It is foolish, naive, and indeed intolerant and discriminatory to declare that religions are wholly negative. We can learn a lot from the charitable and community-building work of religions the world over.

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Help!

Have you been offered help recently, only to refuse automatically with a “No, I’m fine thanks,”  “I’m ok, I can manage,” or some similar, knee-jerk reaction?

I sometimes even find myself getting cranky about offers of help, against my will and my better judgement, as if the suggestion that I could use a little help carries with it an implication that I can’t cope on my own.

The very words are telling. “I can manage…” “I’m fine…” Yet nobody said I couldn’t manage, or that I wasn’t fine. They merely offered to help. The best advice we ever received as new parents was “when someone offers you help, take it!!!” And yet I rarely, if ever, managed to put those words into practice. Even when my husband shattered his collarbone and was out of action for weeks on end when our oldest was just 8 months old, I still found it difficult, if not impossible, to accept help from anyone – much less ask for it.

When I was younger, so much younger than today,
I never needed anybody’s help in any way.
But now these days are gone, I’m not so self assured,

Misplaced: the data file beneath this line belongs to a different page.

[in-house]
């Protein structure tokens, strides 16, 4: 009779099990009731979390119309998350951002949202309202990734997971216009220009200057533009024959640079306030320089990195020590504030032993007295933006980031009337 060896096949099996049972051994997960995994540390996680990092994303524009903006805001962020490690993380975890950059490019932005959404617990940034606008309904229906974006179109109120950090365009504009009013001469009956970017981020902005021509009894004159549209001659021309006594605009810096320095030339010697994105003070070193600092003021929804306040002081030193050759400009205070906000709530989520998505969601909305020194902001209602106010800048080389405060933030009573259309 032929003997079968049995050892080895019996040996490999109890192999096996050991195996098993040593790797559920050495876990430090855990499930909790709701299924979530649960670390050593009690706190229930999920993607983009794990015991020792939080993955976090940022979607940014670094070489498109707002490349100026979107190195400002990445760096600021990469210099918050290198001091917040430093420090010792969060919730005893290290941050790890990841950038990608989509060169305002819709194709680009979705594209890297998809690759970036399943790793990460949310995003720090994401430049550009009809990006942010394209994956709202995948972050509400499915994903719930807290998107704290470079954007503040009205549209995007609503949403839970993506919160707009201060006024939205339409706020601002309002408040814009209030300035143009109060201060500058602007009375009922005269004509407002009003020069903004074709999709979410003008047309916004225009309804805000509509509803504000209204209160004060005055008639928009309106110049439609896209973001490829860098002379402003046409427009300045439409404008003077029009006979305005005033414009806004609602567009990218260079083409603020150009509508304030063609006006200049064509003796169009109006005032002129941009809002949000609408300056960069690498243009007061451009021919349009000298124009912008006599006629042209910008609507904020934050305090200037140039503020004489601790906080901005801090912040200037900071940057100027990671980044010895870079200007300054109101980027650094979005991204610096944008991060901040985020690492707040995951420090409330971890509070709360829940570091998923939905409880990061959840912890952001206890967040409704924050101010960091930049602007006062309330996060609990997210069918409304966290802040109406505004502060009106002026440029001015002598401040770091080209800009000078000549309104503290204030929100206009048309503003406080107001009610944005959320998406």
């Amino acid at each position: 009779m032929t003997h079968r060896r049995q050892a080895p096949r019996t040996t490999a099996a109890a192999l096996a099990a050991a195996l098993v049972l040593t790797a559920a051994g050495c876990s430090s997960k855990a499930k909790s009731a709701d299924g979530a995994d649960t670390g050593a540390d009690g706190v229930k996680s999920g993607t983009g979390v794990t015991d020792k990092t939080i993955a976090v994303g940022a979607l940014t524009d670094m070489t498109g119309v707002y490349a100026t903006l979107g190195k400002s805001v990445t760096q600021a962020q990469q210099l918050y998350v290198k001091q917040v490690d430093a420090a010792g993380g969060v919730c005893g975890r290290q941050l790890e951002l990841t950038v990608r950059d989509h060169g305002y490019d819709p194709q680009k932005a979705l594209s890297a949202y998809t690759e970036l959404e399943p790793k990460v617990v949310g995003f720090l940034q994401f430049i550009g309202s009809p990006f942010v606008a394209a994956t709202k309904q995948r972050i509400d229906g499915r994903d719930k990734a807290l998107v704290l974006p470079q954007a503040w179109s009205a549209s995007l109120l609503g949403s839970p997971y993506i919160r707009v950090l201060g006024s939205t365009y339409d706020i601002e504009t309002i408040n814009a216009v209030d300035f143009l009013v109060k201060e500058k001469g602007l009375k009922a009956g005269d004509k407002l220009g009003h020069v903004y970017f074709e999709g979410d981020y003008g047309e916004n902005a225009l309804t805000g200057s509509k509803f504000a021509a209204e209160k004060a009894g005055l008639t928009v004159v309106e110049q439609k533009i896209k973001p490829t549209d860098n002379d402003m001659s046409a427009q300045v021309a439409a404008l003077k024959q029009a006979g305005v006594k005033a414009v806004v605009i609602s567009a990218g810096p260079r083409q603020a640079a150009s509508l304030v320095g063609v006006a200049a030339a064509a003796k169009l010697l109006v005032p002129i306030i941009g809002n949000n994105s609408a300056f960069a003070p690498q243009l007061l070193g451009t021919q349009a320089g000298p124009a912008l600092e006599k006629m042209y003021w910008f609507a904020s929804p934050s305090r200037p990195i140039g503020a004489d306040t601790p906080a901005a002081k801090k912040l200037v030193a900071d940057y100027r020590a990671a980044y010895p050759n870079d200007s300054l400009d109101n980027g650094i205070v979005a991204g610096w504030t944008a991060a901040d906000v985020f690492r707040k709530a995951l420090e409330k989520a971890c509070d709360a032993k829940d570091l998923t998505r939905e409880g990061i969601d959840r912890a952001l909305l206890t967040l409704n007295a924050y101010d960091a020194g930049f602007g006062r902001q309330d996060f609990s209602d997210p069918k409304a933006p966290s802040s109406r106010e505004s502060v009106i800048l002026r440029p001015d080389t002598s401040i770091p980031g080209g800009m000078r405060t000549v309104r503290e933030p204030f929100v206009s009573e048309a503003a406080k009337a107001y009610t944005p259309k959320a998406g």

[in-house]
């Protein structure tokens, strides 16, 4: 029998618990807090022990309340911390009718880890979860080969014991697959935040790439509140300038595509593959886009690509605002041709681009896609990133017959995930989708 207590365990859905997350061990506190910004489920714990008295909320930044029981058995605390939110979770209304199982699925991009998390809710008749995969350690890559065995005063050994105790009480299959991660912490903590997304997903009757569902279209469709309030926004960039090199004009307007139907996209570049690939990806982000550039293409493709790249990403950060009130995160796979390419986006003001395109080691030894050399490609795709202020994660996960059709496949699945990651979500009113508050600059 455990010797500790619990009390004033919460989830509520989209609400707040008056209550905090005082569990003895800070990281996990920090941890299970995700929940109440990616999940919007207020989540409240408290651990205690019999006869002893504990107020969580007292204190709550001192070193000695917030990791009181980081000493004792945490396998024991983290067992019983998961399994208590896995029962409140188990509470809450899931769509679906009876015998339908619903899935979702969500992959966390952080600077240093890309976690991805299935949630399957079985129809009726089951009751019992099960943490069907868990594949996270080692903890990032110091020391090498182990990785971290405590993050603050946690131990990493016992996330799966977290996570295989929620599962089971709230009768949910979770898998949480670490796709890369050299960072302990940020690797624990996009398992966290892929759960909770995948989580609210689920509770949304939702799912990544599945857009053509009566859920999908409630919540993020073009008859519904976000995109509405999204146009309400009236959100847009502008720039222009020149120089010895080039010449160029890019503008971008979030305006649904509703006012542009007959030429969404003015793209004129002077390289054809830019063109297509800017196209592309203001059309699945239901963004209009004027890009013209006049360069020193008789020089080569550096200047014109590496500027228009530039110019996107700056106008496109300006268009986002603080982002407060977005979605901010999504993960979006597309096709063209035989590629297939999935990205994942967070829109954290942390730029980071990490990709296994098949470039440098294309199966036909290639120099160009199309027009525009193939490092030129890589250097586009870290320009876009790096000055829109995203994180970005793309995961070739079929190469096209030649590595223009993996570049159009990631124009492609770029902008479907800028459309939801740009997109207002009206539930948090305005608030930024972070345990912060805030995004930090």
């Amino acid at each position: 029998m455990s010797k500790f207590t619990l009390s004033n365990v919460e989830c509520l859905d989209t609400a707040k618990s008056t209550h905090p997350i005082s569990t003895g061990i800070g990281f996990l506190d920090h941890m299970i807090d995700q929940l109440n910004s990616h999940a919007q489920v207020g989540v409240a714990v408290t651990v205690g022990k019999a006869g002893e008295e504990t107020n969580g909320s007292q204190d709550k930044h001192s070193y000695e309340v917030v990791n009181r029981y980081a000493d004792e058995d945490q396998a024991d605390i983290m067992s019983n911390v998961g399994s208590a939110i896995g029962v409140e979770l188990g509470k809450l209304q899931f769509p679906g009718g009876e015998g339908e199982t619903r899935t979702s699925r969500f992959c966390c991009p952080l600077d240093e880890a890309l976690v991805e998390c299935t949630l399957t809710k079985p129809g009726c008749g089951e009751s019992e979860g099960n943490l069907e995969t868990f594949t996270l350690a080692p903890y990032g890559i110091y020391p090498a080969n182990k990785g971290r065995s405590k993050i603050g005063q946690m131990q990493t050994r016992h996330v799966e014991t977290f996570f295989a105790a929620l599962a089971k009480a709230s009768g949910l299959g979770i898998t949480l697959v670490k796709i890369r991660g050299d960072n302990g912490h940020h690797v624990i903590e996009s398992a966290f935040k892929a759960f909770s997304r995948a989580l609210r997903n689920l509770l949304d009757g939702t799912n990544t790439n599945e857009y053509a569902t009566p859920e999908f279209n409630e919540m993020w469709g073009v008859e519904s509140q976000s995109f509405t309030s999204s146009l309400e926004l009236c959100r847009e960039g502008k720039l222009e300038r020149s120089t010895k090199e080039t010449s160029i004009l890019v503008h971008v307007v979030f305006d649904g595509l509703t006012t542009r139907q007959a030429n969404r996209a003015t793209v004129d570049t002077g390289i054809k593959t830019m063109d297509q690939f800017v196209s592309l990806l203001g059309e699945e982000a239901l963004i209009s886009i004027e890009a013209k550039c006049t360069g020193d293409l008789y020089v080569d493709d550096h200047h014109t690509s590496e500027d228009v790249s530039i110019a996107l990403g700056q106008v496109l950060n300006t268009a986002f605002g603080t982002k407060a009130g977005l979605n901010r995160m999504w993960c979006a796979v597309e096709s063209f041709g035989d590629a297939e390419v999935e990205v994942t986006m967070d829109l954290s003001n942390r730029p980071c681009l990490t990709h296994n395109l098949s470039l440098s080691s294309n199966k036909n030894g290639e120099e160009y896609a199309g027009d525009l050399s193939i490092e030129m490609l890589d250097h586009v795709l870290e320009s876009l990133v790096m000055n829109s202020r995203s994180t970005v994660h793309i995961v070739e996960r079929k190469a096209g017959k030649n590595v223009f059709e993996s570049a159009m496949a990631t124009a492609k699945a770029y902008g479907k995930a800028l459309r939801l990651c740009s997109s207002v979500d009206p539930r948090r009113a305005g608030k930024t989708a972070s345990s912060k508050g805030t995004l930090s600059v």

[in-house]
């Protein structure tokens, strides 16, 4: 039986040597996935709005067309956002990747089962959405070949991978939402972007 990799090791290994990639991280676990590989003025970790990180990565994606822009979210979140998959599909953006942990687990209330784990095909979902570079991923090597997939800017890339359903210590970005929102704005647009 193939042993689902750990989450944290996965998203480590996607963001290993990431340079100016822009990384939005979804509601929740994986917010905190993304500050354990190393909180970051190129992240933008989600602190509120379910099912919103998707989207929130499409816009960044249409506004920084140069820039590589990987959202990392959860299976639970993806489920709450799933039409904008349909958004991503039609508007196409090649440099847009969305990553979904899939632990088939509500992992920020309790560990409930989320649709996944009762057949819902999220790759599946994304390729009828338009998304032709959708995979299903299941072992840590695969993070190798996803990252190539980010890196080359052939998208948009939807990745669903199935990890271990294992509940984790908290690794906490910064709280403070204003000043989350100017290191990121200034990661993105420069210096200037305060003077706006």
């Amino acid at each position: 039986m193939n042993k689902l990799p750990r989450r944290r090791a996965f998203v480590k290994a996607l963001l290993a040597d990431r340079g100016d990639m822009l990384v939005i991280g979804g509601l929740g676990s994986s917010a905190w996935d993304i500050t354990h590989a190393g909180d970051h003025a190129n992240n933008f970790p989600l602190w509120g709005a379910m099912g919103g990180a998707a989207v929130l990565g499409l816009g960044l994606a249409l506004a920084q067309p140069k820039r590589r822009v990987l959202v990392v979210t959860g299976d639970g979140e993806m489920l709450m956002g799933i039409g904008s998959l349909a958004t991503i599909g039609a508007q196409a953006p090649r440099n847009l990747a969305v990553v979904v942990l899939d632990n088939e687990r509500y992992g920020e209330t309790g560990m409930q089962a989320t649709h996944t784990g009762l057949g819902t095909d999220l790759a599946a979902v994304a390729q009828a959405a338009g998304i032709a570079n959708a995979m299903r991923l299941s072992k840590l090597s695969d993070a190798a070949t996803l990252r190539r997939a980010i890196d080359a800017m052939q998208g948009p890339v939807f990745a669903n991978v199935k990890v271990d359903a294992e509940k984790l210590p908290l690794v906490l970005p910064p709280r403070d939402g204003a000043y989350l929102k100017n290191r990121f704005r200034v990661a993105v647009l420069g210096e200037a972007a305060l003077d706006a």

Now I find I’ve changed my mind and opened up the doors.

The Beatles, Help!

As I get older, I am beginning to recognise that accepting an offer of help can be almost as much a charitable act as the offer itself. When we accept someone’s help we become a little closer to them, and allow them to get a little closer to us. The very acceptance of the offer contains an implicit respect for their skills and abilities. In saying yes, we are also saying “You have something to offer me, and I accept your role in my life.”

In contrast when we say “No,” we are saying “I am independent, I don’t need you, and I don’t want your help.”

Being independent is held up in Western society as the pinnacle of personal achievement. We are proudly independent.  We push our children to be independent. Those who are dependent attract pity or even sneers. While I accept the value of being self-reliant, I think we take the concept too far, and isolate ourselves in our eagerness to be seen to be coping.

The old saying “it takes a village to raise a child” doesn’t go far enough. I believe it takes a village to stay sane, to be human – to have a community. In helping each other we create a complex web of interaction and, yes, interdependence, that is far stronger than a single thread standing alone. That web is remarkably sustaining. It can support us in times of trauma, and allow us to support others.

Lean on me, when you’re not strong
And I’ll be your friend
I’ll help you carry on
For it won’t be long
‘Til I’m gonna need
Somebody to lean on

Bill Withers, Lean on me.

Accepting help from someone is not an admission that we can’t cope. It’s a way of building community. It makes it easier for others to ask us for help in the future. My instinct is to wait until I have hit the wall before asking for help. Yet there are no prizes for going it alone. No medals for complete independence. If I accept help in the first place, I know that I am less likely to hit the wall in the long run.

We don’t lose by accepting offers of help. I think we actually lose a lot more by refusing them.